· Check out your local natural food store. In the past, I have avoided shopping at mine because I figured that it would be more expensive than buying from the big supermarket down the street (economies of scale and all), but I was wrong. Their prices are cheaper and they carry a much larger selection of organic and natural foods than the big supermarkets.
· Try the bulk bins. Many regular supermarkets have started carrying bulk organic items and your natural food store will probably have an even better selection. Rice, pasta, oatmeal, nuts, etc. are all there and at rock bottom prices.
· Check out Trader Joes. If you can find what you are looking for, you will almost always get the best price here. Go with a list and stick to it. Trader Joes is temptation city and it is easy to pick a few extra items that look good and end up spending more than you budgeted for.
· Another place to get rock bottom prices is your local Costco or Sams Club. The big warehouse stores are carrying more and more organic products and you can often get a great deal. In our area, eggs, canned tomatoes, milk, dog food (yes, our dog even eats organic food!) and environmentally friendly laundry soap are cheaper here than anywhere else.
· If you have the time, space, and desire, grow your own. Even a row of green beans or a couple of cherry tomato plants on your balcony can provide a lot of food for just a few dollar investment in a packet of seeds. If you can't find organic seed in your area, just look on the Internet and you will find plenty of companies who sell at least some organic seed. You can also check out many great organic gardening books at your local library or check the Internet of organic growing tips.
· Look into joining a natural food co-op in your area. Members take advantage of the idea of bulk buying to get better prices on items. Google "food co-ops" for more information.
Try to link up with local farmers who grow organic food and buy directly from them. They are often families who are trying to get by just like you are and would be happy to help out like-minded folks, maybe even bartering for your purchases. The organic items you buy in the store cost more because of the packaging, shipping and so on. If you can buy local, you avoid all that unnecessary cost.
Find a Local CSA
Try to join a food co-operative or buy a "share" of a farm through community supported agriculture (CSA). You get delicious, healthy, organic food at a reasonable cost and help local farmers as well! Find a local CSA at www.localharvest.org/csa/
eBay has many sellers who offer organic. http://www.netrition.com/ is another invaluable source. I suggest Googling whatever product you're searching for (no dairy or perishable products of course) to find your best price. Also if you have a Whole Foods store nearby, I can't recommend them too highly. My youngest daughter lives near one (about two hours from me) and when I visit her, I buy milk. A gallon of organic milk often costs less than a gallon of hormone-laced milk does at Wal-Mart!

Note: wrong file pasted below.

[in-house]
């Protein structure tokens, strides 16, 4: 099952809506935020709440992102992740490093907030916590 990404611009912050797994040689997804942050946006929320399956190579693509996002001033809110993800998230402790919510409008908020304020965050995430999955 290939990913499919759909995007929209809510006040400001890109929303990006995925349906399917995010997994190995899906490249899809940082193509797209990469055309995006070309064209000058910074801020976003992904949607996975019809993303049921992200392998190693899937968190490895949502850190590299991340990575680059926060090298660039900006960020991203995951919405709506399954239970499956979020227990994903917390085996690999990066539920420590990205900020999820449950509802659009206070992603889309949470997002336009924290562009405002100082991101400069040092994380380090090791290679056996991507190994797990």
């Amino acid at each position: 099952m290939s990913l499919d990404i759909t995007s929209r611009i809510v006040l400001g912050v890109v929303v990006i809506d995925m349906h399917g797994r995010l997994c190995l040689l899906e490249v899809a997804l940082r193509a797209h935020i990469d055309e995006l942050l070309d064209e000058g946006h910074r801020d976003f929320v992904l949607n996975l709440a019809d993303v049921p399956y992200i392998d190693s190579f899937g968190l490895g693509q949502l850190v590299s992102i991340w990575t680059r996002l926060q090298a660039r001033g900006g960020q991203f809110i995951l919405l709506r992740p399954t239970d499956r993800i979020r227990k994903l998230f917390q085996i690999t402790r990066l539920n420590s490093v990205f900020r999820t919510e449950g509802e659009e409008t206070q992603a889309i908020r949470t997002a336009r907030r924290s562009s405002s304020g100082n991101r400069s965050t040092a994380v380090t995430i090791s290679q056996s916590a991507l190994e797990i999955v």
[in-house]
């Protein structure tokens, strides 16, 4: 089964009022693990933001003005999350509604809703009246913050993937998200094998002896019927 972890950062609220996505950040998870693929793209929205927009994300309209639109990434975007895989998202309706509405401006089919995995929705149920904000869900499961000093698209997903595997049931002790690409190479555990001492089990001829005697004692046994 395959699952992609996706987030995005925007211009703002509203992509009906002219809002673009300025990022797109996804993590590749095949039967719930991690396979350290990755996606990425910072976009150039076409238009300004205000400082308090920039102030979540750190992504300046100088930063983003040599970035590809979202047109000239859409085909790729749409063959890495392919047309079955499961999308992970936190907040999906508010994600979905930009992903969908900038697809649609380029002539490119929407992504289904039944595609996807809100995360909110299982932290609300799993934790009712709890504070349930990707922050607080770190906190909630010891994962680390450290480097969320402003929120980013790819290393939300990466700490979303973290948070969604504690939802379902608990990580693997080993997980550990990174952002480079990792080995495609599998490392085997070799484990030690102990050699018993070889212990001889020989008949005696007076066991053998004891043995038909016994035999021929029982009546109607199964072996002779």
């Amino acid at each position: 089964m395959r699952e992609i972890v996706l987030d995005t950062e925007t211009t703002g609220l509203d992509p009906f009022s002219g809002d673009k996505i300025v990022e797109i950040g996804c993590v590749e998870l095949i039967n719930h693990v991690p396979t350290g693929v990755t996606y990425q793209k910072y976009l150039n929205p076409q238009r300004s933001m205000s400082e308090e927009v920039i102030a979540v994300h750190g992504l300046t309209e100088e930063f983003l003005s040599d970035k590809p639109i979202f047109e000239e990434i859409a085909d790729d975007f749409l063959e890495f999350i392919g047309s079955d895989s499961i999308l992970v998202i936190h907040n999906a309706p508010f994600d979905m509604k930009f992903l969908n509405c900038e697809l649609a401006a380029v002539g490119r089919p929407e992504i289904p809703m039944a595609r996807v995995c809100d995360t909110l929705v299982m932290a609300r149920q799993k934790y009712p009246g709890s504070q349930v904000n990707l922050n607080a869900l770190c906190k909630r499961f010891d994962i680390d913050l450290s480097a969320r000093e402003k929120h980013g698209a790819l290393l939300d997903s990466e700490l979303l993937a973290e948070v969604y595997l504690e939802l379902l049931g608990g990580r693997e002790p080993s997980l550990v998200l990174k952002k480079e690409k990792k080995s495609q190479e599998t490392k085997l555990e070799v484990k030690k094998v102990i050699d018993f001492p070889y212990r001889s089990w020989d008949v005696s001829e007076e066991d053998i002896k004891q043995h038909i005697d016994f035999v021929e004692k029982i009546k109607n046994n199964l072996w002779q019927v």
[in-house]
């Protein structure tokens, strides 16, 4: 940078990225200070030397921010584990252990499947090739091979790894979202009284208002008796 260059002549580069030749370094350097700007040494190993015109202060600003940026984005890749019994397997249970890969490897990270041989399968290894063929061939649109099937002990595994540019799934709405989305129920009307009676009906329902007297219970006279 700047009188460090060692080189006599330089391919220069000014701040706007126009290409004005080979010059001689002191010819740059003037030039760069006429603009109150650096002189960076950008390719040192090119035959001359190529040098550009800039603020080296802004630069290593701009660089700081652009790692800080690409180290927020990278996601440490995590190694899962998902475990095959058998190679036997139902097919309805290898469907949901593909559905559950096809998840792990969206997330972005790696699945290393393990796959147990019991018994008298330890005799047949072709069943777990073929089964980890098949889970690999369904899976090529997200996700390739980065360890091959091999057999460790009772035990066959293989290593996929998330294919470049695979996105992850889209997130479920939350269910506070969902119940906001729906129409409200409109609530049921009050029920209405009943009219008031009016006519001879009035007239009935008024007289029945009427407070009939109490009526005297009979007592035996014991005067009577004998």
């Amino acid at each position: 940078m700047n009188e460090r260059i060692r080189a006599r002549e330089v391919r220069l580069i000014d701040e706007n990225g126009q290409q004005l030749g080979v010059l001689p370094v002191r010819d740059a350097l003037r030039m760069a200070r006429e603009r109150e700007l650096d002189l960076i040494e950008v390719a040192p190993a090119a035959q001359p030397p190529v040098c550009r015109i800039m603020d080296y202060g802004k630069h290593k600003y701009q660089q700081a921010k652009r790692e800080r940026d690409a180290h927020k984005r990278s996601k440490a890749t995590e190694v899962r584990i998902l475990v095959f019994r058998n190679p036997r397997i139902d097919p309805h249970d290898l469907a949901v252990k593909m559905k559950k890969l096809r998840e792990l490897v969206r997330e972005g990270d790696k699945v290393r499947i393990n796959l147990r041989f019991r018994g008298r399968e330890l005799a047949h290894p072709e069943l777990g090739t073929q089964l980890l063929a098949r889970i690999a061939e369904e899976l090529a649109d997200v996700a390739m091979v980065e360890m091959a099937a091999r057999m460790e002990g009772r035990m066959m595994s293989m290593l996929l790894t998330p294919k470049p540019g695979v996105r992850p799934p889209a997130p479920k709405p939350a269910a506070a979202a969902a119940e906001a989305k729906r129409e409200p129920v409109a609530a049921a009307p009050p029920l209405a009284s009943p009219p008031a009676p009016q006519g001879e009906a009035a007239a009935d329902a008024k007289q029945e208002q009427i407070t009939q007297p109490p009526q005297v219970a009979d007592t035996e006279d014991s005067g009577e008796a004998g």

Make Wise Choices
Sprouting seeds is a fun and economical way to stretch your organic budget. Seed sprouting kits range widely in price or you can make one from easily available items. There are wonderful websites devoted to the subject. Children love this do-it-yourself project. Begin with good, organic seed. A little seed goes a long way!
When you cannot afford organic, it is important to make wise choices when purchasing produce. For a list of the worst and best choices for non-organic foods, visit www.foodnews.org/walletguide.php
R. S. in Valdez, Alaska
I live in Royal Palm Beach (not to far from Boca) and almost exclusively buy organic foods for a family of three for about $150 to $200 every two weeks. Here is how I do it:
· I live within a five-mile radius of a Wal-Mart superstore, Target superstore, Publix, Winn-Dixie, Albertson's, BJ's wholesale club, and a Costco wholesale club. All of these stores sell organic foods. I look in the sales flyers for any organics on sale, write up a two-week menu, gather coupons, and head out. I first start at Wal-Mart. They are almost always the cheapest though Target often matches or comes close to their prices. Then I go to Target for anything I couldn't get at Wal-Mart. I usually finish up at Publix for a few things. I rarely go to the other stores unless they are having a great sale on something or I can only get it there. When cruising the aisles at Wal-Mart, I keep an eye out for clearance foods in the aisles. I have gotten many good buys this way. At Target, I make sure to always go by the endcaps to see if there is anything worth getting. Also, I have a price list for all three stores for the items I buy regularly so if a price goes up I can see if it's cheaper at one of the other stores.
· Publix every so often puts out a flyer with their name brand of organic foods. This is a great time to stock up, especially on the canned goods.
· When buying certain brands of organic foods, there are often coupons on the box, etc. Cut them out and use them.
· Start eating more beans and less meat. Beans are a lot cheaper! I make at least two bean dinners a week, double the recipe, and freeze half for another time. Beans are also a great way to stretch recipes to get more from them. We've gotten to the point where we only eat meat once or twice a week, which is healthier for you anyway.
· Vegetables are also cheaper than meat. Look for recipes that have a lot of vegetables in them.
· Milk and bread freezes very well, so stock up when they go on sale.
· I bake a lot of my own breads and muffins and then freeze them for later use.
· Stick strictly to your shopping list and don't fall for impulse buys unless, of course, they are on clearance or unadvertised sale and you will use them soon. Remember to buy only what you really need or can use and then use it! It's no deal if it's sitting on the shelf for six months or you end up throwing it out because it went bad.